Resume Tip: Don’t Attach


Today’s Junk Mailbox contained more than 30 emails that weren’t delivered due to questionable attachments.  As I scanned through the offers of cheap prescription drugs and watches, I found two legitimate messages–both containing resumes.  I don’t know what triggered their quarantine status, but I have now moved them along to our HR director.

To avoid the risk of ending up in junk mail or raising concerns by individuals reluctant to open documents from unknown senders, I have a a suggestion:  Cut and paste your resume into the body of your email rather than making it an attachment.  

Many of us are reluctant to open documents from people we don’t know, which underscores the importance of cover notes.  Since many HR functions prefer the stand alone resume, you might attach a resume along with pasting it into the cover email.  This requires keeping the cover note short and to the point.   Since most e-mail programs are based on a 72-character format, be sure to limit each line of your email resume to 72 characters.  This will prevent dropped and jumbled lines.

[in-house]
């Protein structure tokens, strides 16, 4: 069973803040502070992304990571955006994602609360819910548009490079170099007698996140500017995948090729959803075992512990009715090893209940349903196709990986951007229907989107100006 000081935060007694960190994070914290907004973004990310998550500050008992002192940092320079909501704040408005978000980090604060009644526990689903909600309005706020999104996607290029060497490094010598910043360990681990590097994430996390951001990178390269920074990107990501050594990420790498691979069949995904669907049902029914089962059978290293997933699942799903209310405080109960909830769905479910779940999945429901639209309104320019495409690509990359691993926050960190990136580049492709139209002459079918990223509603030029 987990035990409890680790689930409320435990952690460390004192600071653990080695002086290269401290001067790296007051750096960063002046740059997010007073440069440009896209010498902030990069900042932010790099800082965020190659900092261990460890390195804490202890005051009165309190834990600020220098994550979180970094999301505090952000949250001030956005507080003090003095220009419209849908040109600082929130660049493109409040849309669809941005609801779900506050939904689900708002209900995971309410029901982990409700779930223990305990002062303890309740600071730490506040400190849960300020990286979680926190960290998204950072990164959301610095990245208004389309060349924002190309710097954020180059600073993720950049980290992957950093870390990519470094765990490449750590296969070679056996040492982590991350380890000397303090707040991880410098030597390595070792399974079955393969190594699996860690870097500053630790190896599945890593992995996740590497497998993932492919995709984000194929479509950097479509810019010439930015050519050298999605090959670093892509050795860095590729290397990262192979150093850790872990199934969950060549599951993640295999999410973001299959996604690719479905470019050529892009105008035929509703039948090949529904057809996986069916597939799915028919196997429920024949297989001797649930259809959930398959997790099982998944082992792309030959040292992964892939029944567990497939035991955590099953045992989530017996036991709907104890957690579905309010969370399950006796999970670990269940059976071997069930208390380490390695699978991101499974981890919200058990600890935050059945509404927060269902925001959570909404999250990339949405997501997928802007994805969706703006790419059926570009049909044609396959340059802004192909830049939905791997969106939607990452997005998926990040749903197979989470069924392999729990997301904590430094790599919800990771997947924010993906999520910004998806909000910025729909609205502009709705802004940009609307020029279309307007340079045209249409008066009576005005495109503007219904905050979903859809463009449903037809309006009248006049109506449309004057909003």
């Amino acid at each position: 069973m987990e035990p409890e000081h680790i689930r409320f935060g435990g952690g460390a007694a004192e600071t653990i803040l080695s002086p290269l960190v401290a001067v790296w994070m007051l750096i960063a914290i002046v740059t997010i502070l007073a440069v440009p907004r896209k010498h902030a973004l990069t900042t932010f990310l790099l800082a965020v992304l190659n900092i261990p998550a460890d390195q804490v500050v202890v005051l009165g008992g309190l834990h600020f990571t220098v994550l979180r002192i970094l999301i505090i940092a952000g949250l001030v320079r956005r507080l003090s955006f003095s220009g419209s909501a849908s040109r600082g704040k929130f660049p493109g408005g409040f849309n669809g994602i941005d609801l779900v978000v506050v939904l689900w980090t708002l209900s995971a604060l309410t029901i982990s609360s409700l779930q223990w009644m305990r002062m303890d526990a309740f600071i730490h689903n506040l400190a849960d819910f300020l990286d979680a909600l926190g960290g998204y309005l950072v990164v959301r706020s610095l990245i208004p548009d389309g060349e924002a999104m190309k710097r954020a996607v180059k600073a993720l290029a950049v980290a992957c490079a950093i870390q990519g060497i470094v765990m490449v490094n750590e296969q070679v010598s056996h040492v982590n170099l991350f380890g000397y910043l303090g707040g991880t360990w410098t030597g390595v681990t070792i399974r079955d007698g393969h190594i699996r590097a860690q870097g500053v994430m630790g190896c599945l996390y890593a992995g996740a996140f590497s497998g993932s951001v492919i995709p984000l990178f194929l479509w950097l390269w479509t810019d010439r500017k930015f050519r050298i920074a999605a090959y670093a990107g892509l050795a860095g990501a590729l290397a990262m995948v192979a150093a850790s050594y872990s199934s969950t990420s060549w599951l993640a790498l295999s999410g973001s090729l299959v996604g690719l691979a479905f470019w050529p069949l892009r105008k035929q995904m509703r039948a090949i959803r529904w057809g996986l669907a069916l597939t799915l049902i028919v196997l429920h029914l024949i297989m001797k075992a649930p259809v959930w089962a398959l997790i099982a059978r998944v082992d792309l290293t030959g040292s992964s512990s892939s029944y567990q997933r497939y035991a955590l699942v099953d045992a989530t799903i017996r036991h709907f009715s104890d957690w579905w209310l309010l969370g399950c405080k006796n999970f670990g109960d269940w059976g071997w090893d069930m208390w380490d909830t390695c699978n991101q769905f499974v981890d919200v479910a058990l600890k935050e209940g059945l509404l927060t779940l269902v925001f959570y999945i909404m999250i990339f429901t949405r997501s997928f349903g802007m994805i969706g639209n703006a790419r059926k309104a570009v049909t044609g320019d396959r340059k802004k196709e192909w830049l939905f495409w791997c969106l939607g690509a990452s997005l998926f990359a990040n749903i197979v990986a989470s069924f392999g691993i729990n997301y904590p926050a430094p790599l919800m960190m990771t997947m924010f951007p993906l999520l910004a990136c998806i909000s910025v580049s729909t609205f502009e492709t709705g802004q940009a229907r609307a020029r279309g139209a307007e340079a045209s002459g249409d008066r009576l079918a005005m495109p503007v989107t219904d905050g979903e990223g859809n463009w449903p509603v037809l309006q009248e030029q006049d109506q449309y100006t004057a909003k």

3 thoughts on “Resume Tip: Don’t Attach

  1. Interesting post and valid argument. I do pose a question to you however.

    Especially today in the field of public relations, I find that branding and appearance are almost equally as important as legitimate experience. I personally believe, and have been told, that my resume stands out not only for the work I have done, but because of the layout and look of it. I can demonstrate through an attachment that I not only am creative, but also competent with a computer. If I copy and paste my resume, I lose the ability to demonstrate that.

    My question to you is this, if attachments are a hassle, how do you feel about a resume being available online through a URL? Or in this case, seen as appearance really is important for me personally, should I just stick to the attachment route?

  2. The separate URL approach is excellent, especially if you have a creative resume. However, most HR departments simply scan resumes into their data bases, so they prefer straight typewritten information. Hiring managers are more likely to open a resume, either attachment or via URL, if the individual is known to them or was referred to someone they know — still the best way to get noticed.

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